County’s raise razed by higher healthcare costs
You know how you sometimes get a raise, but the extra money is already spent because of increasing costs?
That’s how it goes with Eagle County’s government.
Because of increasing property values (18 percent since the last appraisal), your property taxes and the county’s property tax revenue will be about $2 million more next year than they were this year.
However, skyrocketing healthcare costs will devour most of that.
Between spiraling healthcare costs, other increasing expenses and flat revenue in other areas, the county is being forced to dip into its reserves to pay the bills, according to the latest financial statements.
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It’s money the county has so it’s not a crisis … yet, and it’s not new information. The county tightened its belt when the Great Recession hit, and that belt will remain tight, the commissioners said.
“This didn’t happen yesterday. It’s a result of some decisions we have made,” said County Commissioner Kathy Chandler-Henry. “We’re healthy, and we’ll have to make some adjustments on the path forward.”
The cause of the cash flow crunch is threefold.
First, rising healthcare costs. Because of the number of medical claims, and because healthcare costs in this region remain among the country’s most expensive, the county was forced to spend $2.9 million, instead of the $1.7 million budgeted.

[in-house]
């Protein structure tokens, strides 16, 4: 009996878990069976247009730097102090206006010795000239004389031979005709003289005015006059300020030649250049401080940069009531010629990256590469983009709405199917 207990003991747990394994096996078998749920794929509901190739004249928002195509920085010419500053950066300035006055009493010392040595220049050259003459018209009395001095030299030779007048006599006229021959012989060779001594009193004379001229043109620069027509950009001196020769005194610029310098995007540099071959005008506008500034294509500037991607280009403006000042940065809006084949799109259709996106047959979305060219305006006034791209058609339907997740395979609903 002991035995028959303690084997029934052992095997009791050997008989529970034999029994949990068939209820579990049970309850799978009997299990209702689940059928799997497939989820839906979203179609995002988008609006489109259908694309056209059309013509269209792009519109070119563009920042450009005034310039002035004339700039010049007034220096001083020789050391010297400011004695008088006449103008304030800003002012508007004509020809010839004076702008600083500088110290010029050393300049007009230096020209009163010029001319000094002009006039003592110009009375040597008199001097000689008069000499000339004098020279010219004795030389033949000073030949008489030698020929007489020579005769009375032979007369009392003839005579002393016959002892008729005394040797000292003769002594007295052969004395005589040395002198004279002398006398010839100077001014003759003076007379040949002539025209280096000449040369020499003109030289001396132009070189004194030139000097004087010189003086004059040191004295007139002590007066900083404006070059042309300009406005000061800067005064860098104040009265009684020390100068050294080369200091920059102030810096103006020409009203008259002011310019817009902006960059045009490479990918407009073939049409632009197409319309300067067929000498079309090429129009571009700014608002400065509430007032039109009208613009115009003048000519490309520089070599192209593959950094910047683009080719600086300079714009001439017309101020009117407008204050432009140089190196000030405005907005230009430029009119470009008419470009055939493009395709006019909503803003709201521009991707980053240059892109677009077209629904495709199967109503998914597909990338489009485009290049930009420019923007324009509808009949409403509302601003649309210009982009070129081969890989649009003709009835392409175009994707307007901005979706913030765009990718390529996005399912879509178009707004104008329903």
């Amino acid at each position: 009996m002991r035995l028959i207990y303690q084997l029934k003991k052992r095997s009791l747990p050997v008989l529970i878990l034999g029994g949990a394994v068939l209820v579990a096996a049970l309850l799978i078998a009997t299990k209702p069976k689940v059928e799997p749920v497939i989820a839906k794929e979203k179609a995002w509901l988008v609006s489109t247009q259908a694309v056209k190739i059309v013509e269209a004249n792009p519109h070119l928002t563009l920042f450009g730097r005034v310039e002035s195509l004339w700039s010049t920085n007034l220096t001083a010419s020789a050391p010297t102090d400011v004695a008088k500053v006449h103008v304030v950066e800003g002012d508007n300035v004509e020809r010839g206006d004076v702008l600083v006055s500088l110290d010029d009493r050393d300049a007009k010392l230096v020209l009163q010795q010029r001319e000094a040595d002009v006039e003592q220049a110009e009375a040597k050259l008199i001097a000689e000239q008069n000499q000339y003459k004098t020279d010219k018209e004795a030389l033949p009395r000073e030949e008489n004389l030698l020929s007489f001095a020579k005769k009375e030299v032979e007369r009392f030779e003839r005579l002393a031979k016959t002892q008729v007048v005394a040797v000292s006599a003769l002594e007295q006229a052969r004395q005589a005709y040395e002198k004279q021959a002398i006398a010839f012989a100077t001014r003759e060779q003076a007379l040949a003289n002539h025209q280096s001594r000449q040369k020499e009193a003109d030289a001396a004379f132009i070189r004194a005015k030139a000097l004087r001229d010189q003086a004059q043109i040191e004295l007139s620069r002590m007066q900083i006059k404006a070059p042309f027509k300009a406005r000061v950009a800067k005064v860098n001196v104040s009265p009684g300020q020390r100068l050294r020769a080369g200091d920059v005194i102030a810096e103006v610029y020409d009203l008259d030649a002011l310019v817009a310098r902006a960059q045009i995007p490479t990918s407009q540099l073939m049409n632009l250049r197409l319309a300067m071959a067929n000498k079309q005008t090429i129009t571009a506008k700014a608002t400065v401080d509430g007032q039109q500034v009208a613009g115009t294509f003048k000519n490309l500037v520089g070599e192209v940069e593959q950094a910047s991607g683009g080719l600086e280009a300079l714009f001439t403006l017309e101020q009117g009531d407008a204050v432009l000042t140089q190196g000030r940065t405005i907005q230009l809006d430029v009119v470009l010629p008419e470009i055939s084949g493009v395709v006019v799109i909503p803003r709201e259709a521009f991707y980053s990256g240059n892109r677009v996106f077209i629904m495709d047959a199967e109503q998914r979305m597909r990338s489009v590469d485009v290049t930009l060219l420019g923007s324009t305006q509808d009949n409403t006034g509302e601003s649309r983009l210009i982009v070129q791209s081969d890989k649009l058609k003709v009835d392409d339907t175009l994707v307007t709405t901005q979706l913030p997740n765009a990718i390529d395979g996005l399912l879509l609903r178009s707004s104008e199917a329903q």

The county’s healthcare plan covers most of its 450 employees, as well as several spouses and family members — about 900 people total.
“We’re insuring a lot of lives,” said Brent McFall, county manager. “It’s an attractive plan.”
Second, the county’s sales taxes remain flat. While Vail is banking about $1 million more in sales tax revenue, other areas of the county are still lagging behind pre-recession levels.
Third, plummeting interest income. In 2006, more than 7.5 percent ($2.8 million) of the county’s revenue came from interest revenue. Because interest rates are near zero, the 2015 projected interest revenue is $400,000 — about 1 percent of the county’s budget.
If nothing changes, then the county will be running $3.2 million short by the year 2019, according to the county’s finances. They’ll still have money in the reserve accounts, but not as much.
“We’re not in crisis, but this is the time to have this discussion,” said County Commissioner Jill Ryan.
The prevailing opinion is that we should be able to grow our way out of the cash crunch. But based on financial projections, that’s not likely, McFall said.
More likely is another hard look at what services the county is required by law to provide, and what they actually do, McFall said.
“We really have to take a look at some things,” McFall said.
The county spent $1 million on solar energy, money it will recover over about 11 years through energy savings. A private company would not have to show that as an expense, but governments do, said John Lewis, the county’s finance director.
The county also provided grants to local nonprofits to get them through the recession.
Staff Writer Randy Wyrick can be reached at 970-748-2935 and firstname.lastname@example.org.